The Beth Zion Synagogue, the oldest standing synagogue building in the Bradford area and the former home of a component of Temple Beth El has been scheduled for demolition according to member, Harvey Golubock. "There is noting you can do about it. But, it is not a high priority." The building and parcel of land was on the auction block for unpaid taxes earlier this year, 2016. No one bid on it. The much smaller Beth Jacob synagogue in Kane is of about the same age and is still intact. It is being used as a warehouse.


 

Temple Beth El in Print

The recently published book, Synagogues of Central and Western New York: A Visual Journey by Julian Preisler (Stroud, Glocestershire: Fonthill Media 2014) devotes two pages to pictures of Temple Beth El and its predecessors, the first Temple Beth El and the still standing Temple Beth Zion ca. 1912. We appear to be one of the few fully-operational rural synagogues in the area covered. The old Beth Jacob Synagogue of Kane and Oil City's Tree of Life Synagogue are among the other "nearby" synagogues shown.

The "classic" Jewish American history text, Lee S. Weissbach. Jewish Life in Small Town America (New Haven, CT: Yale University Press, 2005), used Bradford as reference location and discusses it on 19 pages. The demographic history is given along with studies of Temple Beth Zion, Temple B'Nai Israel, Temple Beth El, the Nichols feud, the Maccabees, the Yiddish Yankees and many family names and occupations. There are significant inaccuracies in details (see our History page), but the overall impression is very accurate, compares well with our own study of the Warren, PA congregation not discussed by Weissbach, and shows that between 1879 and 1960, Bradford, PA was typical of small town Judaism nationwide which was surprisingly homogeneous.


 

Memorial Day 2014 and the Legacy of Rabbi Kurt Metzger

Temple Beth El's participation in Memorial Day, Monday May 26, celebrations was threefold. As tradition demands, at the closing of the Memorial Day Parade, Ray Galle laid the memorial spray of flowers for the Jewish War Veterans in Veterans Square. Ray, Larry and Helene Lawson and Prof. Michael Klausner attended presentations at the World War II Museum in Eldred, PA. There were two formal talks with slides in the auditorium. The first talk, "A Rage to Live" was by Joseph Krygier on his new book about the Holocaust. After that talk, Larry gave a talk, "From Nuremberg to Bradford: The story of Rabbi Kurt Metzger, the Last Rabbi of Nuremberg". After fleeing Germany in 1940, Rabbi Metzger became Temple Beth El's rabbi in the 1970s. He was the last rabbi left in the Hauptsynagoge congregation after the synagogue was destroyed by Nazis in 1938 and the other rabbis fled. Rabbi Metzger was instrumental in the restoration of the Frank (grandfather of Anne Frank) family home in Germany and asserted that all religions should pray together. After the talks, the museum officially opened its new Holocaust center.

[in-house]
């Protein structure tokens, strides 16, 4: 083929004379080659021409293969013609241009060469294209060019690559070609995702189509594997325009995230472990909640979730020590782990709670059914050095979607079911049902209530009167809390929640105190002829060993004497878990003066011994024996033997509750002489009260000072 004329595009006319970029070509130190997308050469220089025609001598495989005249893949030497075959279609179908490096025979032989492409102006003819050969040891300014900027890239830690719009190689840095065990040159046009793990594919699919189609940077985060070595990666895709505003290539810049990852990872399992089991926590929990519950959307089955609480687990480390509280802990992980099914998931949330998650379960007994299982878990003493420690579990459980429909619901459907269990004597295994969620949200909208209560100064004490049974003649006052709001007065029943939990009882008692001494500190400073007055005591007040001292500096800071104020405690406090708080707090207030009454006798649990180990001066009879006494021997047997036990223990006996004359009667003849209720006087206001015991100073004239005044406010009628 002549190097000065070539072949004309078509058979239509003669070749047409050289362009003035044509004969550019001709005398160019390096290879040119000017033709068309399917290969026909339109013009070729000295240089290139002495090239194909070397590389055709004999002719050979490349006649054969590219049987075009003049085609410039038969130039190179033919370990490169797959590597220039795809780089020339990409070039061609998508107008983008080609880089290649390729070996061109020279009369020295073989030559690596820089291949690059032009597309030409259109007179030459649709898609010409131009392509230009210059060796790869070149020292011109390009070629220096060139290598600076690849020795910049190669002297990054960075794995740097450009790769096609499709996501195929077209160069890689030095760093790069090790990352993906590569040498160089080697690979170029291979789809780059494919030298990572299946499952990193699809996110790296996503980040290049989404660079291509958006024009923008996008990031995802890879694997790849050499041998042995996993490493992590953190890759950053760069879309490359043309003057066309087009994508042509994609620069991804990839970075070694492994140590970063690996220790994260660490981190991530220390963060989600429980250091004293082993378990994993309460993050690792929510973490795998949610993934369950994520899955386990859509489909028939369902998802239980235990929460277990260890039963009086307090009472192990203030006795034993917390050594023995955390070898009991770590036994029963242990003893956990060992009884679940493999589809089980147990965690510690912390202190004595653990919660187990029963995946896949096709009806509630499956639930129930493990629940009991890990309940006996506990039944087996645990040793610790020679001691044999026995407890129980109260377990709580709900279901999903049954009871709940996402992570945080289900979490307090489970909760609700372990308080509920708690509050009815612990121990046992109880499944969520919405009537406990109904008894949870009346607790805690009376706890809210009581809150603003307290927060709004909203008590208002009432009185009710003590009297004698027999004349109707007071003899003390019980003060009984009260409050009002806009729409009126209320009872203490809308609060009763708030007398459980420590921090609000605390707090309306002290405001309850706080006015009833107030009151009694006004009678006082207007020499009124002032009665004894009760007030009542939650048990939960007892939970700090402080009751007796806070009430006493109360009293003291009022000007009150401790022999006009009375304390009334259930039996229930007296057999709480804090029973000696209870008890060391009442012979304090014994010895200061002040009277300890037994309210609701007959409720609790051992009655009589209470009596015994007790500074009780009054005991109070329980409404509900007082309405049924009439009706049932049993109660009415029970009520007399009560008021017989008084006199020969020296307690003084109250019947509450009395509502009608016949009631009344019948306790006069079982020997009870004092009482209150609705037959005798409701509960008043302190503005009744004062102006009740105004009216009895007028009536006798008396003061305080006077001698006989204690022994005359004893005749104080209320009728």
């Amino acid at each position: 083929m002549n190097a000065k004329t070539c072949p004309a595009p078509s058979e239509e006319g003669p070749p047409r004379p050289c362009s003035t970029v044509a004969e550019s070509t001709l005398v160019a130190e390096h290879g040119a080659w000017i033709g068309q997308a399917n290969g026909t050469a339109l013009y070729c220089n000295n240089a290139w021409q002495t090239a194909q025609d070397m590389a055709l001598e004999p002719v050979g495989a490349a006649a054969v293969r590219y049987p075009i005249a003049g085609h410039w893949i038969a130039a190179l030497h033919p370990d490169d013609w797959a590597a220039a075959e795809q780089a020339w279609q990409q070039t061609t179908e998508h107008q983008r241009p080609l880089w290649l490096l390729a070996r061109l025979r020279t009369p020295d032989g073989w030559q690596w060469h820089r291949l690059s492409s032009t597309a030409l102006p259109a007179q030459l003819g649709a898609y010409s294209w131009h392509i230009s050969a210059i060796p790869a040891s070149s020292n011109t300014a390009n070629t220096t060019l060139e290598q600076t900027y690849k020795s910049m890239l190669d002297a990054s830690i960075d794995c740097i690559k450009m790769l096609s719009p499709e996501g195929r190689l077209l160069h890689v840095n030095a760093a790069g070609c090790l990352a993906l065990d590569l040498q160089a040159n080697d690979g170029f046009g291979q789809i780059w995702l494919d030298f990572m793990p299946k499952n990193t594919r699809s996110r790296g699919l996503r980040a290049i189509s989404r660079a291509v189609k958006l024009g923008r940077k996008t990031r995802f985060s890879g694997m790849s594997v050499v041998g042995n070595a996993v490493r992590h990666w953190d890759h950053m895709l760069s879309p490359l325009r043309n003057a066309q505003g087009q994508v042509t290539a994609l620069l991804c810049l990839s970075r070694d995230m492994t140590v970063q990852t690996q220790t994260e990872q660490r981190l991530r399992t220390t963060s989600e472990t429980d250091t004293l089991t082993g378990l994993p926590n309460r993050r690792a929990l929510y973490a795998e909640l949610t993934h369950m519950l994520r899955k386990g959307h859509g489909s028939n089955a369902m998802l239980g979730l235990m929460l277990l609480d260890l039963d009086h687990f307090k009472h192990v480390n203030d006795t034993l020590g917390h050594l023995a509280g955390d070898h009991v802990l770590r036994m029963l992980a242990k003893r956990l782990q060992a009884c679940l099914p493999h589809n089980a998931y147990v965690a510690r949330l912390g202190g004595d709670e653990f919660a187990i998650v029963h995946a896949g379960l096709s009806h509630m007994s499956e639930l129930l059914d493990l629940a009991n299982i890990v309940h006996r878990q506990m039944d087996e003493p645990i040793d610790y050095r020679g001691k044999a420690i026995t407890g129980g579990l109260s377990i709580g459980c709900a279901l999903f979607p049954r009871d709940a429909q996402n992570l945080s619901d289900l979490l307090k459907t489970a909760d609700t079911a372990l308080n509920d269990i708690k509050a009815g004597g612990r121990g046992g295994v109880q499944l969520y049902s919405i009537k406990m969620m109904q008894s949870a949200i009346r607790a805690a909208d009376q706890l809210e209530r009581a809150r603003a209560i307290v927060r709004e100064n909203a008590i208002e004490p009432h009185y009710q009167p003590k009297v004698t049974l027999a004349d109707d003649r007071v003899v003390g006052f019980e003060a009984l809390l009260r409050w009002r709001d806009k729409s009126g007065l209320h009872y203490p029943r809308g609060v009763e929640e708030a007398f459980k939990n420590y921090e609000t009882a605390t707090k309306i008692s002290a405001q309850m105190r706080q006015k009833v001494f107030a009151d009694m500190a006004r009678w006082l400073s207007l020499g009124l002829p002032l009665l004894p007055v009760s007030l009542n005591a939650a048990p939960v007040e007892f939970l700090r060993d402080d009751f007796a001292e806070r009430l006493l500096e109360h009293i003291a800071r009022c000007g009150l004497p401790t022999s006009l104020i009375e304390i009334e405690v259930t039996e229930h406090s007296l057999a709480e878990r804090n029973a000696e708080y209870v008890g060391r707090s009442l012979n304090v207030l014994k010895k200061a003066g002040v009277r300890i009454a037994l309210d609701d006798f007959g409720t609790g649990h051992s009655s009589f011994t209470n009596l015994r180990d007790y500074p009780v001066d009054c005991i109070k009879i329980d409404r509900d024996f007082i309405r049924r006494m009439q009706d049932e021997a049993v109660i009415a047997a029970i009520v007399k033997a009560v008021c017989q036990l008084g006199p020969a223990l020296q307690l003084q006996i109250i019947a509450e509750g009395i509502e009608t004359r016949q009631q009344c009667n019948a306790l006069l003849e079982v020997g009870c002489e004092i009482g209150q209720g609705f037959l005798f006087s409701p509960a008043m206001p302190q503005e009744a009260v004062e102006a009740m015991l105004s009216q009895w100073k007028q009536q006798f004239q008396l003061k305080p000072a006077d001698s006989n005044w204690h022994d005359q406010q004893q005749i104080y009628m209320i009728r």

Harry Goodman: Let Us Now Praise Famous Men

In the spirit of Ecclesiasticus 44:1, praise for Henry Goodman, ancestor of David Zuckerman and many Goodmans, has recently turned up as old books of historical interest are digitized and reissued. Harry appears in the book, Prominent Jews of America: A collection of biographical sketches of Jews who have distinguished themselves in commercial,professional and religious endeavor This book was edited by S.B. Goodkind and originally published by the American Hebrew Publishing Company (New York) in 1918. It has been reissued by Amazon Books.


 

Bennett Friedman, A Footnote in the Mud of War

Bennett was a member of Temple Beth El, an esteemed attorney and a graduate of the University of Pennsylvania. He was the translator for Hermann Goering at the Nuremburg Trials. The Temple Archives has possibly two interviews with him describing Jewish life in Bradford. A recent web search related to the Holocaust turned up this unexpected 2004 video interview on Yom Hashoah 2014. The Robert H. Jackson Organization: Bennett Friedman, translator for Hermann Goering.


 

STOCK ANNOUNCEMENTS


 

 

Free Yahrzeit Candles

A giveaway sale contributed about 25 Rocheach yahrzeit lights, the metal can type, to Temple Beth El. They are stored with the other candles in the cabinet in the rabbi's study. Take a couple if you need them. If you need help finding them ask Larry. There are also glass yahrzeit lights; for those there is now a $3 donation expected, because TBE ran out of them (again) and had to buy more at a higher price.


 

Greeting Cards Continue to be Available

Jewish greeting cards are available on a rack outside the social hall for a nominal donation of one dollar. The include Jewish New Year cards. These cards, the entirety of the Jewish section of a greeting card shop, were given to the Temple anonymously. The cards are from the Hallmark "Tree of Life" series and of the best quality.


 

 

 

A Note to Benny (Noto Bene)

Noto Bene: Starting January 2010, copies of the Online Bulletin Board are digitally archived. Want to find out what happened when? Also, The Temple Beth El News is digitally archived beginning 2006 and issues beginning January 2009 are available on the website. Paper copies of The Temple Beth El News and its predecessor also exist for many earlier issues.


 

 


 


 


 


 


 


 


 

 


 


 

 


 


 


 

 
Any thoughts? Send them to Larry@larrylawson.net